[Following its successful Cannes debut, Im Sangsoo remake of The Housemaid is screening at Fantasia today, and here is Todd's take on the film from Cannes and our archives.
Slick, polished and sexy, Im Sangsoo's The Housemaid
is the sort
of film simply not made in Hollywood any more. Directed with the same
icy precision displayed by the coldly amoral family at its center, The
is an entirely grown-up thriller - one driven by lust,
boredom, and not particularly subtle manipulation. And the general
feeling on the street is that it's also the best film to screen in
Cannes so far.
A remake of a 1960 classic, The Housemaid
revolves around Lee Euny. A lower class, sweetly naive divorcee, Lee
begins the film working in the kitchen of a cheap restaurant and sharing
a tiny apartment with her only friend. Is it any wonder that she jumps
at the opportunity to become the new nanny for the enormously wealthy
Hoon family? If nothing else, she'll no longer have to share a bed with
The Hoon's are outwardly perfect. He is handsome and
successful, a true power broker despite his youth. She is young and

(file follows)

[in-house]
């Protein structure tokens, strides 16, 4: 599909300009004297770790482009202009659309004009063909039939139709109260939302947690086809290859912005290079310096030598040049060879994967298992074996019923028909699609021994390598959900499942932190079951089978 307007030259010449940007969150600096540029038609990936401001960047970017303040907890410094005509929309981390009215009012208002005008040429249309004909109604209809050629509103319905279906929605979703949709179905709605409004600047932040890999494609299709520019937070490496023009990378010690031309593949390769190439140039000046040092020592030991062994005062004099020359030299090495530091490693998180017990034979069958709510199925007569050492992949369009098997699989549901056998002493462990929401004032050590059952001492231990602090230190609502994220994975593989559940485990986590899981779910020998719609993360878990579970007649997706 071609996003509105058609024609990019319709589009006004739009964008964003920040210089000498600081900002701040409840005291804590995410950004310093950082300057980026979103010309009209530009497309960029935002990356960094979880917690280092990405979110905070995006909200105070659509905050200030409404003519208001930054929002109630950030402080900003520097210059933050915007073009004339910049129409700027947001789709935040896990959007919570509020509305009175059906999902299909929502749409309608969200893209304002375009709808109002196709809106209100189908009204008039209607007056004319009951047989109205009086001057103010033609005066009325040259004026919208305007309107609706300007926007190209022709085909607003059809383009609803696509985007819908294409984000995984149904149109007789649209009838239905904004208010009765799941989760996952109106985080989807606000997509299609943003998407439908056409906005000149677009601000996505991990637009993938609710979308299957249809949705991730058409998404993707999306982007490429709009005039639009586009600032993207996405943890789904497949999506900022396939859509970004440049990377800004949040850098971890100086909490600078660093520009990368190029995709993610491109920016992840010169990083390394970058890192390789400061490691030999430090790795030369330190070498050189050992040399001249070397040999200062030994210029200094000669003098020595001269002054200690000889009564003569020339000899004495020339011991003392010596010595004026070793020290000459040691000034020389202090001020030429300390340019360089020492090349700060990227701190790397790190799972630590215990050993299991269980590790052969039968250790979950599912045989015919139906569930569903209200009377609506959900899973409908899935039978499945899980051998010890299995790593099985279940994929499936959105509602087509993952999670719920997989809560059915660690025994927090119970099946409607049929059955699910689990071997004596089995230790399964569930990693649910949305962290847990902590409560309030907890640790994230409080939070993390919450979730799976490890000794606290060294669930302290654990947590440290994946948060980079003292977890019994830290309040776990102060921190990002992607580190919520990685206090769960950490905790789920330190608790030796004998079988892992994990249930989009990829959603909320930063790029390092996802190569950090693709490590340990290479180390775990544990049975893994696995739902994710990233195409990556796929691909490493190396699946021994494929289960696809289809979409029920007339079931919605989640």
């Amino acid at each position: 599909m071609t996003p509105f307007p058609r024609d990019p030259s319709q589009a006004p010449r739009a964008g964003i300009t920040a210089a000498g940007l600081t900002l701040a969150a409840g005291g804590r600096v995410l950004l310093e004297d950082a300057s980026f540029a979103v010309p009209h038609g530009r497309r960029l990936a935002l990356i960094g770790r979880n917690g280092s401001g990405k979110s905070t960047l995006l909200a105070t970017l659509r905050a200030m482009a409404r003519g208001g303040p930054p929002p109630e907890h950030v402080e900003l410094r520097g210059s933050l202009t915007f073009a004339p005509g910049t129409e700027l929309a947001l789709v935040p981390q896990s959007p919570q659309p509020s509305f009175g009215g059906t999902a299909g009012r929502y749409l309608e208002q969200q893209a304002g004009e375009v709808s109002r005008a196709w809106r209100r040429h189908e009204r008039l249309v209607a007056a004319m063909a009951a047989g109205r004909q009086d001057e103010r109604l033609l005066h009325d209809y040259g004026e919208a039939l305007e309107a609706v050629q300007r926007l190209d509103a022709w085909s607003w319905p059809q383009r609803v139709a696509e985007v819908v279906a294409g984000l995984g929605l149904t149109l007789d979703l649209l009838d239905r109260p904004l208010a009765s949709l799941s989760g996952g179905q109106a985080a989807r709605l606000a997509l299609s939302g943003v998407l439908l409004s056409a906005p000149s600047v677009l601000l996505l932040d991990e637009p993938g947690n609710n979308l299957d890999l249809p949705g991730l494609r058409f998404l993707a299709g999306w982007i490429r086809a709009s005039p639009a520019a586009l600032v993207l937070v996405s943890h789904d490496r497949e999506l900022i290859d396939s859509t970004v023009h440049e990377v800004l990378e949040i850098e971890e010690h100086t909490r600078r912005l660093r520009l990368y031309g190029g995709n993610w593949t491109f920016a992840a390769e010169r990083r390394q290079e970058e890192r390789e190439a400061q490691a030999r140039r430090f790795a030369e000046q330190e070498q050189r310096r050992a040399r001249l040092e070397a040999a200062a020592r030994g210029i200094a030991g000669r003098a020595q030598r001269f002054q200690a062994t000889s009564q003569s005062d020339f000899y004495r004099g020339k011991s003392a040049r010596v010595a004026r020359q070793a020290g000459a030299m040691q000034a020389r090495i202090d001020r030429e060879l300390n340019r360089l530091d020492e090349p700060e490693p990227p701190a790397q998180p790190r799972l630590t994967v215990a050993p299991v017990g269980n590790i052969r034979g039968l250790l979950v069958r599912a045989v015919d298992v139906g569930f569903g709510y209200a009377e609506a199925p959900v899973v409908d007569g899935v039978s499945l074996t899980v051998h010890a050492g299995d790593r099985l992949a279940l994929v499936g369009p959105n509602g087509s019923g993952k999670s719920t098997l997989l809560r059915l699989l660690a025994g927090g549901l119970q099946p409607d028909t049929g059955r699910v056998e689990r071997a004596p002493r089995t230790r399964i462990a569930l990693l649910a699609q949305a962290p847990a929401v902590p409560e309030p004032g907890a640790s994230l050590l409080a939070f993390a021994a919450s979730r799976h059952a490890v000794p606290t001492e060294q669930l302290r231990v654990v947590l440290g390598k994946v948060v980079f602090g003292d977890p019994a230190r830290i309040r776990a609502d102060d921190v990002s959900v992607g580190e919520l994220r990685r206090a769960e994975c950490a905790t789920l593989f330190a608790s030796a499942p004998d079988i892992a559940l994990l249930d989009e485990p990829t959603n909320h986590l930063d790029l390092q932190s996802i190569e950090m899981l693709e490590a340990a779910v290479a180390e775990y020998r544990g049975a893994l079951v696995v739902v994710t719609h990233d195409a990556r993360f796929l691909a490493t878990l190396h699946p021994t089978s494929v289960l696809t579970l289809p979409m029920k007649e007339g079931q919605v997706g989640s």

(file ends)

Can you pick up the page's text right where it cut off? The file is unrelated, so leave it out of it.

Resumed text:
beautiful and heavily pregnant with twins, new siblings for the couple's
young daughter. The daughter? Obviously very intelligent and mature
beyond her years in truly adorable fashion. But you know what they say
about perfection ... give it a scratch and who knows what may lie
In short, what lies beneath here is Mr Hoon's penis.
Despite his smooth manners, the man has the sense of entitlement that
comes from having been raised in extreme wealth, with everything he has
ever wanted handed to him on a platter by a servant. Literally. Add to
that an absolute lack of morals and is it any surprise that when his
pregnant wife is unable to finish sex the way he likes Hoon soon finds
his way into Lee's bed? And whether through naivite, loneliness or an
equivalent lack of scruples, Lee welcomes him there. This, of course,
does not end well and the women of the family prove to be far more
vicious and uncaring than even Hoon himself.
and beautifully photographed, Im has created her a true piece of cinema,
a work of art buffed and polished in all the right ways while still
retaining a very true sense of character and balancing all of that out
with just the appropriate dash of entertainer's showmanship. The script
is very good, indeed, and the entire cast virtually flawless, though
Park Ji-Young deserves special mention for the coldly brutal grace with
which she imbues her performance as Hoon's vengeful mother in law.
when called for, savage once you dip beneath the surface, The
is a triumph for Im and one of the strongest thrillers to
emerge from Korea in the past several years.
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